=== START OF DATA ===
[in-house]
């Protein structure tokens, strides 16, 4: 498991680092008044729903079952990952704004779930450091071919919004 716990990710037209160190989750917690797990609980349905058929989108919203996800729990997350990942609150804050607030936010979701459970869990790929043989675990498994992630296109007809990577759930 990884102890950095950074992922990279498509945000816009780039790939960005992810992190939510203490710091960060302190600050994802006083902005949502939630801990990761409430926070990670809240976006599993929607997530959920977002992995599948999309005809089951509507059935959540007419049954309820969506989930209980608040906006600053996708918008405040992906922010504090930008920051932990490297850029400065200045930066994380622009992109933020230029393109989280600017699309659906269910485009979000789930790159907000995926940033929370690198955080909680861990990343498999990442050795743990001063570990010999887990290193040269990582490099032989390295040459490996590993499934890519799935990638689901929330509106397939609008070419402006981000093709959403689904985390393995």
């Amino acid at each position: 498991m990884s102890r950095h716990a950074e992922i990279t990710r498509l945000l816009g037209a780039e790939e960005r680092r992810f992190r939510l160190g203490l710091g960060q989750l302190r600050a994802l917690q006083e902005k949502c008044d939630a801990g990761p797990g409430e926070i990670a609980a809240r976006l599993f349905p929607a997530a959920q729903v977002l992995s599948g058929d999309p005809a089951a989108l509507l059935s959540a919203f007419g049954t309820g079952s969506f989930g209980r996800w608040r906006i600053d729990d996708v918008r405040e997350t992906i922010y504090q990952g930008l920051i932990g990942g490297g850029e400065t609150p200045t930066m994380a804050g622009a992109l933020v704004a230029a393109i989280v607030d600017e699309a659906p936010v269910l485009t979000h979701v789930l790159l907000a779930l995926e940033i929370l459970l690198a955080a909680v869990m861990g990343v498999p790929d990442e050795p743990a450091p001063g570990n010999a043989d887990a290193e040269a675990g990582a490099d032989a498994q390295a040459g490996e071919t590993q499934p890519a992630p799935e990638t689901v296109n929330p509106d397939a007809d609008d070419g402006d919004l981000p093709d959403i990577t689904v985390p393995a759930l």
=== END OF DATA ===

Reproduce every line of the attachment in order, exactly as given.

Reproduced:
[in-house]
């Protein structure tokens, strides 16, 4: 498991680092008044729903079952990952704004779930450091071919919004 716990990710037209160190989750917690797990609980349905058929989108919203996800729990997350990942609150804050607030936010979701459970869990790929043989675990498994992630296109007809990577759930 990884102890950095950074992922990279498509945000816009780039790939960005992810992190939510203490710091960060302190600050994802006083902005949502939630801990990761409430926070990670809240976006599993929607997530959920977002992995599948999309005809089951509507059935959540007419049954309820969506989930209980608040906006600053996708918008405040992906922010504090930008920051932990490297850029400065200045930066994380622009992109933020230029393109989280600017699309659906269910485009979000789930790159907000995926940033929370690198955080909680861990990343498999990442050795743990001063570990010999887990290193040269990582490099032989390295040459490996590993499934890519799935990638689901929330509106397939609008070419402006981000093709959403689904985390393995």
């Amino acid at each position: 498991m990884s102890r950095h716990a950074e992922i990279t990710r498509l945000l816009g037209a780039e790939e960005r680092r992810f992190r939510l160190g203490l710091g960060q989750l302190r600050a994802l917690q006083e902005k949502c008044d939630a801990g990761p797990g409430e926070i990670a609980a809240r976006l599993f349905p929607a997530a959920q729903v977002l992995s599948g058929d999309p005809a089951a989108l509507l059935s959540a919203f007419g049954t309820g079952s969506f989930g209980r996800w608040r906006i600053d729990d996708v918008r405040e997350t992906i922010y504090q990952g930008l920051i932990g990942g490297g850029e400065t609150p200045t930066m994380a804050g622009a992109l933020v704004a230029a393109i989280v607030d600017e699309a659906p936010v269910l485009t979000h979701v789930l790159l907000a779930l995926e940033i929370l459970l690198a955080a909680v869990m861990g990343v498999p790929d990442e050795p743990a450091p001063g570990n010999a043989d887990a290193e040269a675990g990582a490099d032989a498994q390295a040459g490996e071919t590993q499934p890519a992630p799935e990638t689901v296109n929330p509106d397939a007809d609008d070419g402006d919004l981000p093709d959403i990577t689904v985390p393995a759930l």